For more information: https://www.britishmuseum.org/collection/galleries/living-and-dying
The Parthenon was built as a temple dedicated to the goddess Athena. The temple was decorated with sculptures representing episodes from Greek mythology, while inside the building stood a colossal image of the goddess Athena, constructed of gold and ivory. Room 18 features sculptures that once decorated the outside of the temple, along with pieces of the architecture.
For more information: https://www.britishmuseum.org/collection/galleries/greece-parthenon
The exhibits in Room 70 cover a period of about 1,000 years, illustrating the rise of Rome from a small town to an imperial capital. Objects on display range from stone and metal sculptures to jewellery, silverware, and pottery, reflecting both its vast scale and its diverse geographical, cultural and ethnic nature. Some of the key highlights include the Portland Vase and Warren Cup.
For more information: https://www.britishmuseum.org/collection/galleries/roman-empire
Take note that some galleries may be closed for maintenance or unforeseen circumstances, so be sure to check out the museum’s website before your visit.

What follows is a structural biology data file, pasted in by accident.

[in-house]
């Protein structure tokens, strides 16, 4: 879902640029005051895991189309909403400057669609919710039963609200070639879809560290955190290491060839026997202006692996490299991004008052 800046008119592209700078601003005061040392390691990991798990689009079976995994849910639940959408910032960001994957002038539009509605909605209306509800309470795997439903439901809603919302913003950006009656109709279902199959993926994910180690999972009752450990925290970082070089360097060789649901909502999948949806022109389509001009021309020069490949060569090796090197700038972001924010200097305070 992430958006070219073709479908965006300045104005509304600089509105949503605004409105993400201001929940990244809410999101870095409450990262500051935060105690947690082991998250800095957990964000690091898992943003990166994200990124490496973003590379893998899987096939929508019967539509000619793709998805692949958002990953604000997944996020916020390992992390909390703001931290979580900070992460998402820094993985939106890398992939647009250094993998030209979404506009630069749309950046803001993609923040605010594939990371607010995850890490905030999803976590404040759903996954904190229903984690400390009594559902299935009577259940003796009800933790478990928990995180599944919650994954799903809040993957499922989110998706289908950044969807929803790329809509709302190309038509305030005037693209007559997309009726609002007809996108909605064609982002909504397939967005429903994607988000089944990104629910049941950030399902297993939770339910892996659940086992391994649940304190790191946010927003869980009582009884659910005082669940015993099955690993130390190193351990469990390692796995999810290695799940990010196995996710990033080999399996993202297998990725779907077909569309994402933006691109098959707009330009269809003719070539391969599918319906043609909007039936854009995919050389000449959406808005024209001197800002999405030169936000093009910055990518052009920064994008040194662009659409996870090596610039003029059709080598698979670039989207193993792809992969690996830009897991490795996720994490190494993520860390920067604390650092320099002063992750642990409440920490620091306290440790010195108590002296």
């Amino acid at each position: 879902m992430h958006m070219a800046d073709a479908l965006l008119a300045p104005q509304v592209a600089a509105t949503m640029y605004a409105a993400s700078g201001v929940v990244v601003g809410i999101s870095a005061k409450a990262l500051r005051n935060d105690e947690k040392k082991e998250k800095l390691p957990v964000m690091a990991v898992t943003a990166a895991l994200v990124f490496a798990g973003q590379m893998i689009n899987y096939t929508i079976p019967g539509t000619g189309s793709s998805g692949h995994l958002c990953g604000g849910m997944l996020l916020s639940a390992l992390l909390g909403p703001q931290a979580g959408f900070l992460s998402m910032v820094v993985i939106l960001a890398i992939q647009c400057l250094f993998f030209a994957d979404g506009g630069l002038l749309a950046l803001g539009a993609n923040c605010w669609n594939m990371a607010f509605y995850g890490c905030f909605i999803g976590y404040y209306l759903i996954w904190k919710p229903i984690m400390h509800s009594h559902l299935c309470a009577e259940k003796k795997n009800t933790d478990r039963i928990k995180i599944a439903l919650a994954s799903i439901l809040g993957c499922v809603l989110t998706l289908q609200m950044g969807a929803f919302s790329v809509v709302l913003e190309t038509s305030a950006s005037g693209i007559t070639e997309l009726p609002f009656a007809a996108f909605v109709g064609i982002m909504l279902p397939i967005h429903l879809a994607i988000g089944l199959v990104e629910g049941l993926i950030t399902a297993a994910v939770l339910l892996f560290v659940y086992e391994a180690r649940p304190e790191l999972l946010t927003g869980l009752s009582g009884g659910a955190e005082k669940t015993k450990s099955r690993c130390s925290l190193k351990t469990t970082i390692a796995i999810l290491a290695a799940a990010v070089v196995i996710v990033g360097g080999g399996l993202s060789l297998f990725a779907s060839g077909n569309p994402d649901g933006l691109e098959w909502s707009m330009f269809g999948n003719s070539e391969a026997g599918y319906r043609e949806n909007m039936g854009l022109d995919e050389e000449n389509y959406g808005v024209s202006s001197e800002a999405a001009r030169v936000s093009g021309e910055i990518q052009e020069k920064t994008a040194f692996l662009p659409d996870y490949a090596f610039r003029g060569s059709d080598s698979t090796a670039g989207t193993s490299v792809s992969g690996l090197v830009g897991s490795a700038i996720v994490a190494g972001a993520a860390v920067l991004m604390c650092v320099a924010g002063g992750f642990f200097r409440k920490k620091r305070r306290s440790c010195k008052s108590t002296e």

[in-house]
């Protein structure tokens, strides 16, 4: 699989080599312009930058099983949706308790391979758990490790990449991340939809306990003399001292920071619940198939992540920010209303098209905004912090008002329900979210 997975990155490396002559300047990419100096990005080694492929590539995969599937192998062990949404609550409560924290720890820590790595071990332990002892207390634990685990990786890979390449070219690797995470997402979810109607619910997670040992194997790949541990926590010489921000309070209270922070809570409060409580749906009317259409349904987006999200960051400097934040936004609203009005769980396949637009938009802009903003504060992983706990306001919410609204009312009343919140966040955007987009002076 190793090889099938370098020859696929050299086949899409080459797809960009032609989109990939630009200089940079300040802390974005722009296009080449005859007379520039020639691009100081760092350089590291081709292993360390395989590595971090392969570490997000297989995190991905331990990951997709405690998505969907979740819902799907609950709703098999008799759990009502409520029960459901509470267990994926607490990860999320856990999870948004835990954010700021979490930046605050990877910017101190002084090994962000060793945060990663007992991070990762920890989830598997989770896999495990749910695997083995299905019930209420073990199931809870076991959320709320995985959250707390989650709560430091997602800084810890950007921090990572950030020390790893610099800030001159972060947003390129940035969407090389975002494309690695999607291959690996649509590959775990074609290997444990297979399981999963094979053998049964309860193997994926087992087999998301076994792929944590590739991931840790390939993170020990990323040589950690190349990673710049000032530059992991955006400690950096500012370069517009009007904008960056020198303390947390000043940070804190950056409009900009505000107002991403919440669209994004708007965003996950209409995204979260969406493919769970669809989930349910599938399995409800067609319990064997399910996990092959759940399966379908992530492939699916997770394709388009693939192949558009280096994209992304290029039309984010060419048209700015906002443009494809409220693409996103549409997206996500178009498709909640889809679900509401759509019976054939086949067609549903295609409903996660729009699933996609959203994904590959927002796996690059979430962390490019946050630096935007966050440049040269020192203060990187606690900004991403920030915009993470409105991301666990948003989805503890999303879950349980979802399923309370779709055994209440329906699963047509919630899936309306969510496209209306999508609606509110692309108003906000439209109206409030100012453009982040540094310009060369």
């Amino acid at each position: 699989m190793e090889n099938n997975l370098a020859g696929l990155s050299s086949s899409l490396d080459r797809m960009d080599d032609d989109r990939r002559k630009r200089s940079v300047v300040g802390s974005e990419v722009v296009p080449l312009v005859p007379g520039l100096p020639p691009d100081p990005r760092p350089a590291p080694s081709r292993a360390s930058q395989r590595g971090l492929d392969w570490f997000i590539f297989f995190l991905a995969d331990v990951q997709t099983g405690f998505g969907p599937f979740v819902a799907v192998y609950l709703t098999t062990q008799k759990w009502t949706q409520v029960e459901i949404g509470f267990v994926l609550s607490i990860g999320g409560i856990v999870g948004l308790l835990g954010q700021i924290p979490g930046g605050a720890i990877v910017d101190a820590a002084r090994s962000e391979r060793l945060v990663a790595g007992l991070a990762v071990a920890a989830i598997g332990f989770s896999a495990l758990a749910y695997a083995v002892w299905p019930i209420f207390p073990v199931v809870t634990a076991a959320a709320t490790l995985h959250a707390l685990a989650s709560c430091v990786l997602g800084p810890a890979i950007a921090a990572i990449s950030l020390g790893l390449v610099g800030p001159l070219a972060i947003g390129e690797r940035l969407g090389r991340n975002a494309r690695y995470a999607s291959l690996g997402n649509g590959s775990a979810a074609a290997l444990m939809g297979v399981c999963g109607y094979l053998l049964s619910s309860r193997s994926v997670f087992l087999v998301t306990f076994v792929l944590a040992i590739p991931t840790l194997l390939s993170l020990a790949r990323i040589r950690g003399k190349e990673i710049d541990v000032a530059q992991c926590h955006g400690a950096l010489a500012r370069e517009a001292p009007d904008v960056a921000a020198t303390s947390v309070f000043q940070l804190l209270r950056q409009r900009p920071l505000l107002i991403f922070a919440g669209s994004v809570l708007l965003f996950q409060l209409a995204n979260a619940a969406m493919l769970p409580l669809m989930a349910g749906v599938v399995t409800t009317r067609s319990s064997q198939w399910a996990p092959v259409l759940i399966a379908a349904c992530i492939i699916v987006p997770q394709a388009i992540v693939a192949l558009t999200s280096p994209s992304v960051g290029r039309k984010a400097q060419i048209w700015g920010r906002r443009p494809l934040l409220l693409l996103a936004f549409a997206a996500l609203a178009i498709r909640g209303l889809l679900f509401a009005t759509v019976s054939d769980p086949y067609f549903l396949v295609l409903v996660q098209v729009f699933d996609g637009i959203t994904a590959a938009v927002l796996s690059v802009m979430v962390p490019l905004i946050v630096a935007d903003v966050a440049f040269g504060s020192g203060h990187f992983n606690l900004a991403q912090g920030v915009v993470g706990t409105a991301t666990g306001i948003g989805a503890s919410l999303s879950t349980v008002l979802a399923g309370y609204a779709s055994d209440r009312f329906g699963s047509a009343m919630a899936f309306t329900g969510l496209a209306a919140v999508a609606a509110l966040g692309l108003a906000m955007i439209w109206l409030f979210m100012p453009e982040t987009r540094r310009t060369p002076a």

Guides for Visiting
If you are not great at planning your own route, not to worry — there are still ways that can help you visit the museum.
You can check out the object trails curated by the British Museum to help you plan your route. These object trails are a great starting point for you to plan your own route — or to simply follow the route as listed in these themed trails.
The British Museum has curated a number of self-guided audio tours that can guide you through your visit. Each tour has a theme, so you can pick one that you are most interested in. The themed tours are priced between £1.99–£2.99 each. To use the audio guide, you can download the British Museum Audio app from either the App Store or Google Play.
The museum also offers various guided tours to help you explore the museum. From a quick eye-opener tour to tours that introduces you to the most popular objects on display, you will be able to find a tour that is suitable for you. Tours are limited in capacity, so it is recommended that you book in advance. Find out more about the tours and their schedules to help you plan your visit.
If you are unable to book a tour from the British Museum, you can also look to sites like Viator for guided tours of the British Museum.
The out-of-hours tours organised by the museum allows you to tour and visit the museum before it opens to public, and is great for those who want a more private tour of the museum. There are 5 different tours that you can choose from and you will have to book a slot in advance.
🗺️ Address: Great Russell Street, London WC1B 3DG
🕤 Opening Hours: Daily: 10.00–17.00 (extended hours on Fridays to 20.30)
🚆 Nearest Tube Stations: Tottenham Court Road, Holborn, Russell Square, Goodge Street
🔗 Official Website: https://www.britishmuseum.org/
🎫 Ticketing Website: https://ticketing.britishmuseum.org/events